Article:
When creating your trust in California, selecting a trustee is one of the most critical decisions to make. Naturally, choosing someone for the job can be a headache, since administering a trust involves making financial decisions, and you might wonder if only someone with advanced financial knowledge can handle being a trustee. While a trustee should be competent in financial matters, it does not require being a monetary expert.
Forbes explains that the foundation of choosing a good trustee rests with the word trust. To select someone to administer your trust, you must choose someone you can trust to pass on the trust assets to beneficiaries. If you have a family member who has some ethical problems, not necessarily a criminal past, but someone you would not entrust with an amount of money for any period of time, you would be better off looking elsewhere.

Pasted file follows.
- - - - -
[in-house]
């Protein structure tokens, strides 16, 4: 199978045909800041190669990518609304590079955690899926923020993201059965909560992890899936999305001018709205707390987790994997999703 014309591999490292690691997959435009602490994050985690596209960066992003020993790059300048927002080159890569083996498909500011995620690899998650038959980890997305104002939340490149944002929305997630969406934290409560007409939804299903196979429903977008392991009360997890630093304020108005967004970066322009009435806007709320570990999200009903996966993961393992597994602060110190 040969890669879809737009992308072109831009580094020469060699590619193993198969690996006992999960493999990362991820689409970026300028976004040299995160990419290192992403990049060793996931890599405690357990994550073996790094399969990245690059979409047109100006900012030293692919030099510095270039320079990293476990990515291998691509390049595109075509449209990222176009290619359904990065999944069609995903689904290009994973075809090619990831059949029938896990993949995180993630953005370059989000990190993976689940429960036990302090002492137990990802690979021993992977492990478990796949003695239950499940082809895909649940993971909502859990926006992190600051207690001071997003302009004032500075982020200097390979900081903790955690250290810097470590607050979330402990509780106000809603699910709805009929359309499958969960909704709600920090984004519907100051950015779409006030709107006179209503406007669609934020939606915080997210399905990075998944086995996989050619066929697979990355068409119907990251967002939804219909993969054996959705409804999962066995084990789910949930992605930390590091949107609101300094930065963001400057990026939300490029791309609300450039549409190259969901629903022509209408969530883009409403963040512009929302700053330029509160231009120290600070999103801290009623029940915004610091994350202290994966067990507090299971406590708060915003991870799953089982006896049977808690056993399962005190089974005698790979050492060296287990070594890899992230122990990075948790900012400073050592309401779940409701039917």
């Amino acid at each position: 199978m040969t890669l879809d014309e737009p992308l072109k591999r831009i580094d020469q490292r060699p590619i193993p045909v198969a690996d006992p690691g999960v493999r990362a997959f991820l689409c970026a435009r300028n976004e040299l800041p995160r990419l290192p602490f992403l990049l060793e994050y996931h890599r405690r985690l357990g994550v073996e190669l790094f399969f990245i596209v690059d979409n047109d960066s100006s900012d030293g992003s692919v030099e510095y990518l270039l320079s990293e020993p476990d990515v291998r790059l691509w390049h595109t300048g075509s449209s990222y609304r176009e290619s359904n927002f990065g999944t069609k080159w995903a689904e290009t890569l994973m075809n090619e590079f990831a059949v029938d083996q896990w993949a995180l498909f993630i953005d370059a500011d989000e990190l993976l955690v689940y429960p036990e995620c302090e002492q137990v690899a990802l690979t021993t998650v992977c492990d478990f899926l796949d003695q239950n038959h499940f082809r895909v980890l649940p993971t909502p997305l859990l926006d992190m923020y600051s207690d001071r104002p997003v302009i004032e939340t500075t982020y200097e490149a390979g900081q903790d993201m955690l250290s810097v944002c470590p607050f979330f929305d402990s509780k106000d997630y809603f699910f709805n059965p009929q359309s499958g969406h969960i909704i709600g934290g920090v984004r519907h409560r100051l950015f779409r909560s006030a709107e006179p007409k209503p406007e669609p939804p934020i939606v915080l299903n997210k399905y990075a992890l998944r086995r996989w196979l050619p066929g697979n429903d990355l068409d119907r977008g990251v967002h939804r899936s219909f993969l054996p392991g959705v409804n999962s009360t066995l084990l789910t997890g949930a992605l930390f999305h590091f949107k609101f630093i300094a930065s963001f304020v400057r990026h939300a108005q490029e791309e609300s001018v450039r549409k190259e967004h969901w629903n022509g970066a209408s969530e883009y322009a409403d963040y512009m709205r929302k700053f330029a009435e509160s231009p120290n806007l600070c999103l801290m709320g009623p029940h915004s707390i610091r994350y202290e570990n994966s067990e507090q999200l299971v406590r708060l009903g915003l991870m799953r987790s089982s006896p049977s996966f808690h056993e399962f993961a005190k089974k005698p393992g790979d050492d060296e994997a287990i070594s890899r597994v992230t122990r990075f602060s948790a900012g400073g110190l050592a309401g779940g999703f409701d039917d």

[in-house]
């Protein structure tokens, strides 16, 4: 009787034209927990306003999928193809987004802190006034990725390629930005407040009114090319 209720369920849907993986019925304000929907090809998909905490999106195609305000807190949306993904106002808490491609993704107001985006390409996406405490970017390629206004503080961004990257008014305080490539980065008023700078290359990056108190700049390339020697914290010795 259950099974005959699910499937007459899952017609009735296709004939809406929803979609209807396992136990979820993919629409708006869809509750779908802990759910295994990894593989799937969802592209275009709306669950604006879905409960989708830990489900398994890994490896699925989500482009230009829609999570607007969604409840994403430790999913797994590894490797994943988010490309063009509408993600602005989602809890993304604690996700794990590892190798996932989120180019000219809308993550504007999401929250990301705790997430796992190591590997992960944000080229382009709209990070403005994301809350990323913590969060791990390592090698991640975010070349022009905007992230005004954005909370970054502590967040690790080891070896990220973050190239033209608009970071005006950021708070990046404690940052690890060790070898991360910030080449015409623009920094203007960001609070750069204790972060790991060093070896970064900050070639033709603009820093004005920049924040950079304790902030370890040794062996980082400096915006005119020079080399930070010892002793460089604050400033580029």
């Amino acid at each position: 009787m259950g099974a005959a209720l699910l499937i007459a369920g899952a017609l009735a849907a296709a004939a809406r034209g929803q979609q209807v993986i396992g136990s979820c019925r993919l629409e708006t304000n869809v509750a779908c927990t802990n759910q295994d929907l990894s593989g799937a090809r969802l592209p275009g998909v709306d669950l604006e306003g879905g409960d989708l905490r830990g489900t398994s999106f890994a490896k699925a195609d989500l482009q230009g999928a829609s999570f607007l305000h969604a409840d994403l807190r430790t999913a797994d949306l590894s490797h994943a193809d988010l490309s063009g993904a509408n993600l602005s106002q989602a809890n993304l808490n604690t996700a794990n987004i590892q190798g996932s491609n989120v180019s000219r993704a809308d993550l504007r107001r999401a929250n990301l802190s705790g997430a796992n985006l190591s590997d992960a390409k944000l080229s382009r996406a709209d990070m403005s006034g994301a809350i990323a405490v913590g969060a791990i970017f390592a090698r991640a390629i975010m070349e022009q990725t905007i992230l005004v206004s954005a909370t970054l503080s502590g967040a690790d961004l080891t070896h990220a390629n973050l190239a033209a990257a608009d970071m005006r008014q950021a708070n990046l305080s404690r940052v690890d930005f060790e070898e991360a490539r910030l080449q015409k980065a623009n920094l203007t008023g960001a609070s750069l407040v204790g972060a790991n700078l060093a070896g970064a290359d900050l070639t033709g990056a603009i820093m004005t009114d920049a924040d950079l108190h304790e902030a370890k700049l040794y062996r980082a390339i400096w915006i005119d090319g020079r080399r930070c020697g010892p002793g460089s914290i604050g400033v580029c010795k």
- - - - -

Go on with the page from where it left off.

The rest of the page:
People should look for a trustee that is good with money, meaning someone with sensible judgment, such as knowing when not to spend money. An overspender may be tempted to misuse the assets contained in the trust. The trustee should also be someone who can manage and save money. You might be wary of choosing someone who makes risky investments, like day trading. You do not want someone who is comfortable gambling on investments that can turn into big losses.
This does not mean you need to pick someone with an advanced business or financial degree. Typically, good trustees only need to understand the basics about investing. Ideally, a trustee should have some experience with investing personal assets. A trustee also should know when to consult a financial expert for help. It is a good sign if a trustee candidate has a current professional relationship with an investment advisor.
Financial competence is just one way to select a trustee, but it is very important for making sure that your assets reach your heirs. Because trust and estate issues will vary by individual, do not consider this article as actionable legal advice. It is only intended for educational benefit.